The MSDP is working to ensure that the program’s purpose and offerings derive from a diverse combination of disciplines, departments, and perspectives. "We’re all cautious [about doing] this slowly and carefully," said Hoynes. "Faculty time has been invested in conversations of theories, concepts, research methods, and the roles of practices connected to media.… Rather than have a fixed definition, the multidisciplinary nature of this initiative is likely to continually foreground the various theoretical frameworks, methodologies, and definitional questions surrounding the study of ‘media,’" Hoynes said.

Film major Brainerd Taylor ’02, who participated in the summer institute as a media scholar, believes a media studies program could not work in any other way. "Media studies will requisitely remain multidisciplinary [because] its breadth is [so] great," he said. "And that’s a good thing." His classmate Wood agreed, she said that neither students nor professors can adequately address media studies while wearing "disciplinary blinders."

Those involved in defining the MSDP are strongly dedicated to the challenging task of constructing a program that stays true to Vassar’s educational mission. Professors Hoynes and Porcello emphasize the importance of keeping media studies within the liberal arts framework, rather than allowing it to become a vocational course of study for those who want to enter the field of journalism. "We are not basing our program on any other school’s. We are trying to build a distinctively Vassar media studies program that builds on and extends our existing curricular strengths," Hoynes said.

ChyChy Ezeh ’02, a science, technology, and society major (who, like Wood, would have liked the opportunity to declare a media studies major) said Vassar administrators, faculty, and trustees need to push harder for such a program — one that allows students "to apply both theory and practice in the real world," and thereby does not "detract from the liberal arts experience."

Media Studies Summer Institute
Media Studies Summer Institute

Participants in the first Media Studies Summer Institute, led by Professor of Sociology William Hoynes (standing, left)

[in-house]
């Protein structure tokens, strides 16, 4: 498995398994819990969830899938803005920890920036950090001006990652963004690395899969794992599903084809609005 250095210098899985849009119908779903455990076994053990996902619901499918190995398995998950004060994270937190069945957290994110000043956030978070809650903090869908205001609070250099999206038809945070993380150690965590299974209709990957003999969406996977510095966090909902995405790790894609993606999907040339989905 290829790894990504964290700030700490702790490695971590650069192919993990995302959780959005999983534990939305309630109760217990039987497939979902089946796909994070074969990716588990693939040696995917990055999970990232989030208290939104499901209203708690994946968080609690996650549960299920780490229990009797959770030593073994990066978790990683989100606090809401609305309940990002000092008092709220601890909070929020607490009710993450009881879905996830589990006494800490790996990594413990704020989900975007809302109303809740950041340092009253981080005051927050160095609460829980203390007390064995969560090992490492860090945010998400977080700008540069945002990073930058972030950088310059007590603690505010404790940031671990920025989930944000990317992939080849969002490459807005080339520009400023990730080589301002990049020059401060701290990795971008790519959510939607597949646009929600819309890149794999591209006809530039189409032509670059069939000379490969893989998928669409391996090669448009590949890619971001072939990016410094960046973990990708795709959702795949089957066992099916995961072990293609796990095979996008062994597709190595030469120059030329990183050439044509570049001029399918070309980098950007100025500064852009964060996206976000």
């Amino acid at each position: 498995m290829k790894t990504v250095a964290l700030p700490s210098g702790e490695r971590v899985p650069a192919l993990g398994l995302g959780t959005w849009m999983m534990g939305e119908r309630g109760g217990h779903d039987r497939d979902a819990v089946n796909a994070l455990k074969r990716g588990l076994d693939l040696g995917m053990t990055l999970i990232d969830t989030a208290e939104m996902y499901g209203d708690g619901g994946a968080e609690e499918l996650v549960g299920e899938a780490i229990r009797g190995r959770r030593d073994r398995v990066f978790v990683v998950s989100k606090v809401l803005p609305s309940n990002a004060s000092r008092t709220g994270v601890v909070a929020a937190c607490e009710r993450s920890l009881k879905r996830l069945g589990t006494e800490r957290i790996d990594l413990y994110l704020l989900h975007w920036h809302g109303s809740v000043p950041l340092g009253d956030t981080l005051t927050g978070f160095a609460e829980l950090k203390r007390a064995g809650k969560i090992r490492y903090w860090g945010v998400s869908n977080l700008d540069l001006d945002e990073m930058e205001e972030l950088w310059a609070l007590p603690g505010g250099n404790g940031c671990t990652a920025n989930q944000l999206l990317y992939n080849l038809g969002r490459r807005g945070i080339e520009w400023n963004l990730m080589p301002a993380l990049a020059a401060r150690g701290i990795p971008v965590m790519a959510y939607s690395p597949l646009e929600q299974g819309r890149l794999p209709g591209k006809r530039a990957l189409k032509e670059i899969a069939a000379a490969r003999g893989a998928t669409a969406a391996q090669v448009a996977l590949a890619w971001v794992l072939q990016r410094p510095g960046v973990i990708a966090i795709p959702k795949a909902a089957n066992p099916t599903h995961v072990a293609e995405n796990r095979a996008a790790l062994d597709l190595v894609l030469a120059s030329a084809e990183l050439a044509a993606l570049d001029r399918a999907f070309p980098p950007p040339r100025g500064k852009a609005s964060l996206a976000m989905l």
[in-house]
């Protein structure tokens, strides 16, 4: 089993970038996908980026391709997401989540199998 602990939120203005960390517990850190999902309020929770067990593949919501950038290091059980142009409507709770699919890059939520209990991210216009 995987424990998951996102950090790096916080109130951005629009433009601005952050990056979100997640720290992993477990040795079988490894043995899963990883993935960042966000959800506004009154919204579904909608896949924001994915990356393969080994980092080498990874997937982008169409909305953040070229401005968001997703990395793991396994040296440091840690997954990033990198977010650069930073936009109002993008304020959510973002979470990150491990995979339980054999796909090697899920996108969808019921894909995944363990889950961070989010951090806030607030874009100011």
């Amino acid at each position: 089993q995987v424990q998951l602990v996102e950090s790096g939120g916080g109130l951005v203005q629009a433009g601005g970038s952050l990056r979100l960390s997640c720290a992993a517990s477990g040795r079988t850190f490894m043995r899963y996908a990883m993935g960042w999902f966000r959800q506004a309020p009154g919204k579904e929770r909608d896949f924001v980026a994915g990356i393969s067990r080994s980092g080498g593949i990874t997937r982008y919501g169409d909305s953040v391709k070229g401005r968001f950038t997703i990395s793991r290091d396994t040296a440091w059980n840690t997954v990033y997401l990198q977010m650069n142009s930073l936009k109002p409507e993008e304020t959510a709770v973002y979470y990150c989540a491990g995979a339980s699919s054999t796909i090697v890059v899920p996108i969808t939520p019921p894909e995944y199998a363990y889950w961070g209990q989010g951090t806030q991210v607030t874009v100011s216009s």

Media Cloisters
Media Cloisters
The Media Studies Summer Institute, which was partly funded by the college’s Mellon Foundation grants, attempted to tackle some of these major issues. Eleven students worked full-time on projects with professors; they also completed individual multimedia research and a collective design project. Four of the students were selected from Vassar’s Center for Electronic Learning and Teaching (CELT) as "student mentors" to train the others in digital media production and design; six (chosen from over 40 applicants) were there as "media scholars," representing different academic backgrounds; and Wood participated as the media studies intern. Participants worked in the library’s new Media Cloisters (at right) with state-of-the-art technology to assist them. Their projects ranged from creating Webcasts of WVKR radio shows, databases of sound recording technologies, and a promotional film for a Vassar grad’s New York City stage production to assisting with the conception of a syllabus for the first media studies course. Professor Hoynes said that these collaborative projects were meant to connect the students with each other and to faculty members in an innovative manner.

While interest in the MSDP continues to expand and intensify, there is no planned date for tagging media studies a new major at Vassar. "We have the student and faculty interest as well as the support of the dean of the faculty’s office, and we all agree that this is a curricular direction worth exploring," Hoynes said. "But the timing depends on the resources."

MSDP co-director Porcello said that the most pressing need is for the program to obtain a stable financial base that will guarantee professors’ availability to offer regular courses. Support for funding is growing, he said, but it’ll likely be another three to five years before the program obtains "major" status.

Classroom photos by Scott Murray '01.

Summer Institute and Media Cloisters photos by Will Faller.